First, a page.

Saturday, June 10, 2006

Saccharine Thoughts

Sugar. It used to be the essential feature of all things wonderfully sweet and magically comforting. As little girls, my sister and I would run barefoot into our garden when morning dew used to smell sweet, looking for fresh blooms of honeysuckle and yellowbells so we could suck their honey nectar. Sugar crusted custards, sugar flowers, brown sugar muffins, cold sugar cane freshly cut from the fields, banana-scented ice cold panocha drinks….these are some of the wonderful things that lived in my head.

Decades later, I find myself engulfed in a new philosophy of diet and health consciousness that has given sugar an evil face. It is now a “drug” that can adversely affect children’s behaviour or snugly blanket our depression. To avoid having to deal with the ill effects of too much sugar, man developed a solution to rescue us from overindulging and sugar highs: sugar substitutes or artificial sweeteners. These sugar substitutes are nothing less than fascinating to me.

Saccharine is an organic petroleum-based compound that our bodies cannot metabolize into fuel and therefore contain no calories. Aspertame or NutraSweet is even more interesting. It is composed of two amino acids and is therefore a protein.

Aspertame has about the same number of calories contained per gram as sugar but here’s the kicker: it’s 200 times sweeter! That is why we only need a negligible amount to sweeten our lemonade. Its own intense sweetness limits its ability to be consumed. There are endless controversies that surround these and other sugar substitutes regarding their benefits as well as possible serious contraindications.

I was thinking about crème brulee when the thought first came to me. It is impossible to enjoy crème brulee without sugar! There simply is nothing that exists that can substitute for the sugar experience: the light tapping sound your spoon makes when you crack the caramel glass of sugar that crowns the custard or how the vanilla bean cream perfectly coats your tongue because of the extra fine sugar that was used to ensure its satiny texture. Man can only provide sugar substitutes lacking the properties of real sugar and are absent of any caloric benefits.

Because we fear the negative effects when sugar is not treated responsibly, we blame sugar itself and not the consumer. The same reasoning becomes universal when we assign blame to an object rather than contemplate how we use it. For example, we call television an idiot box because we fear its adverse effects when used irresponsibly. Focusing and blaming the object relieves us of responsibility. Focusing on responsible and wise choices gives us the option to find joy in our power to choose correctly.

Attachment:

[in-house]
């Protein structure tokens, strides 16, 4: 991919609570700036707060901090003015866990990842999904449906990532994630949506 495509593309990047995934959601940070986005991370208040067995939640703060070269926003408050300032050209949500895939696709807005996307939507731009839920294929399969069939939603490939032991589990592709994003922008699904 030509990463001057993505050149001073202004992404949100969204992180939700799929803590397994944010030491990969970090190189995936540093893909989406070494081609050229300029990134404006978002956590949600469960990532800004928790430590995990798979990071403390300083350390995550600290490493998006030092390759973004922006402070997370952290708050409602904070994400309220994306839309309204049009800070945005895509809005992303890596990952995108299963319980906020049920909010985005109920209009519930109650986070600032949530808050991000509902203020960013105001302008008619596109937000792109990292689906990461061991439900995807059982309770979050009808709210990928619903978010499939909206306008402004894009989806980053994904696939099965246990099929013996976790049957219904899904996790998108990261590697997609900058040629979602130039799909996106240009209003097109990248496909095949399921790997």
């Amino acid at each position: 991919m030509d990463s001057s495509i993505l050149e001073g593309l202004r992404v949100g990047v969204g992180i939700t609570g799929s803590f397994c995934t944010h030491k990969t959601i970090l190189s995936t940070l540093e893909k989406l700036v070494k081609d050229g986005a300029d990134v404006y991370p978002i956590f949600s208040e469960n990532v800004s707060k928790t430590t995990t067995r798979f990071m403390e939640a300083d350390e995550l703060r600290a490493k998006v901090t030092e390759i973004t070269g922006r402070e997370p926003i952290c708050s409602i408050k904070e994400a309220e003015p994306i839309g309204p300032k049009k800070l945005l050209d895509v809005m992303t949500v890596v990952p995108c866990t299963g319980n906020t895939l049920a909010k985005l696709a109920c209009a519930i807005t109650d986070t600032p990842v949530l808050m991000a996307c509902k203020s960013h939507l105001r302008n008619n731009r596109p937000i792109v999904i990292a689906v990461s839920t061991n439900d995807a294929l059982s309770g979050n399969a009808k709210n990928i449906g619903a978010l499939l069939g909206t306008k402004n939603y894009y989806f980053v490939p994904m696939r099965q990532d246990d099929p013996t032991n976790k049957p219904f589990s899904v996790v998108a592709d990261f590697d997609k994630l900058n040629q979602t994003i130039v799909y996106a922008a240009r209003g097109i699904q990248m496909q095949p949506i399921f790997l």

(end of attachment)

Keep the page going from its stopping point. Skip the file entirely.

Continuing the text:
That every man may act in doctrine and principle pertaining to futurity, according to the moral agency which I have given unto him, that every man may be accountable for his own sins in the day of judgment. (D&C 101:78)

We assign the face of an enemy to many things that we fear and do not understand. And more insidiously, we assign an ugly face to those things that demand too much responsibility or would require vigilant stewardship.

Sometimes we feel more secure when, like the Pharisees of old, we rely on the security of the letter of the law rather than the more exacting principle of listening to the Spirit—–a way of life that requires constant effort and reliance on the saving gift of the Atonement. There is such safety in merely being told exactly what to do. Interestingly, it would be so much easier to judge when the calibrations are exact and we need not think for ourselves! It would be easier to judge others!

Sometimes we blame our teachers, leaders or visiting teachers for not inspiring us enough or bishops for not understanding us enough, assigning the face of an enemy to others because we might find that our worst enemy is our own fear that the responsibility lies in ourselves. When we assign blame to objects, events or on others, we have in essence created substitutes that fill us with empty “calories” or worse, endanger our spirits.

I am about to finish a small cup of homemade rice pudding lightly sweetened with sugar and dusted with a dash of cinnamon on top. I shouldn’t but I am. It’s my husband’s fault. I told him to eat it and he didn’t. I just couldn’t let him waste a good cup of rice pudding. It just won’t taste the same if you wait too long. I’m sure tomorrow he’ll regret it. I know I will.

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